In January 2009, Pablo was stopped by the police for a traffic violation and subsequently deported to Guatemala. Pablo went to live with his grandparents, indigenous farmers who owned a farm in the town of Todos Santos Cuchumatan. Prior to Pablo's return, a group of people from the nearby town of Chiantla had beaten his grandparents and destroyed their crops. In an attempt to stop the mistreatment, Pablo joined a land committee comprised of indigenous farmers and filed a report about the abuse with the mayor's office. But the police supported the assailants who had attacked his grandparents. On February 24, 2010, Pablo and a friend saw a police car and a group of people from Chiantla. The group said Pablo was "going to pay" because he had reported them. (Pablo Decl. at ¶ 29.) They took Pablo and his friend to an isolated place and beat them until Pablo passed out. They also threatened to kill Pablo if he continued to fight for indigenous farmers' land rights. In April 2010, fearing that he would be murdered by the group from Chiantla if he remained in Guatemala, Pablo fled to the United States.

         When Pablo returned to the United States, he did not contact immigration officials, seek legal assistance, or otherwise attempt to address his immigration status. Pablo wanted to forget about the abuse that he had experienced in Guatemala, and he feared being removed again.

         In September 2012, Pablo was again deported to Guatemala. This time, Pablo decided not to live with his grandparents because he feared further attacks and threats against his life. Instead, he settled in Guatemala's Southern Coast and found work on a farm called La Nueva Esperanza. The foremen were all "ladinos," i.e., non-indigenous Guatemalans, and they mistreated the farmers, most of whom, like Pablo, were indigenous. The foremen humiliated the indigenous workers, regularly calling them "stupid Indians" or "ignorant Indians." (Id. at ¶ 33.) They also beat the indigenous workers. Over time, this abuse intensified.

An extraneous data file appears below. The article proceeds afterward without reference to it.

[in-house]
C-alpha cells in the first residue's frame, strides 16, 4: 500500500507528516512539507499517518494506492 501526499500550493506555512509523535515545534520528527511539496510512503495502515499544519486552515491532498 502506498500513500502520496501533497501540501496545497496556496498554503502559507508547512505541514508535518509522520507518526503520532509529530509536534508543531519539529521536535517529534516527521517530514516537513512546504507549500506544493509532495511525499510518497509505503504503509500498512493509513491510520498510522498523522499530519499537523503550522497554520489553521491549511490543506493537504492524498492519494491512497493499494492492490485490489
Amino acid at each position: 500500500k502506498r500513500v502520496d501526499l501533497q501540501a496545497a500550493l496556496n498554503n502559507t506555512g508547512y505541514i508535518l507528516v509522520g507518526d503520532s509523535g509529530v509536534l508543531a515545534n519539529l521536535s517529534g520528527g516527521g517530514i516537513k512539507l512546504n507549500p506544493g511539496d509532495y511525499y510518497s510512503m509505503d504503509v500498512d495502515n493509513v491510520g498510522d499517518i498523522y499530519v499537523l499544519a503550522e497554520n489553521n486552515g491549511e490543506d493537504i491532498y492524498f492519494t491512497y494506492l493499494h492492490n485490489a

Pablo helped form a union of the indigenous farm workers to address the abuse by the ladino foremen at La Nueva Esperanza. In May 2014, the union, comprised of four indigenous farmers, approached the owner; they discussed the mistreatment of indigenous farmers and demanded that the owner instruct his subordinates to stop the abuse. The owner stated that he would not tolerate a union on his farm and warned that if Pablo and his companions continued advocating for the rights of indigenous farmers, he would summon the police to "show the Indians their place." (Id. at ¶ 34.)

         The abuse of indigenous workers increased in severity. For example, in November 2014, the foremen accused an indigenous couple of not completing their work, and punished them by tying them to a post and brutally beating them with guns and sticks. Pablo and other workers attempted to intervene, but the farm owner's security officer warned Pablo that he would kill him if Pablo tried to stop the beating. The next day, Pablo took the couple to the hospital. Pablo reported the beating to a local "Peace Judge, "[2] who promised to speak to the owner but never did. When Pablo returned to the judge's office to inquire about why the judge had not spoken to the owner, the judge's secretary said that the judge had more important things to do and dismissed Pablo and his fellow workers as "just simple Indians." (Id. at ¶ 37.)

         Pablo helped form a larger group of indigenous farmers to protest the mistreatment by the foremen. On July 4, 2015, approximately 300 indigenous farm workers marched peacefully from La Nueva Esperanza to the center of Coatepeque, a nearby town. At approximately 2:30 pm, Guatemalan soldiers and National Police arrived and threw smoke bombs and water at the protesters. Pablo attempted to flee, but was apprehended by a group of soldiers and police. They forced Pablo into one of their trucks, where they pulled his hands behind his back and struck him repeatedly with their weapons while saying "Retarded Indian, this is what happens to you because you are protesting the farm owners." (Id.) ...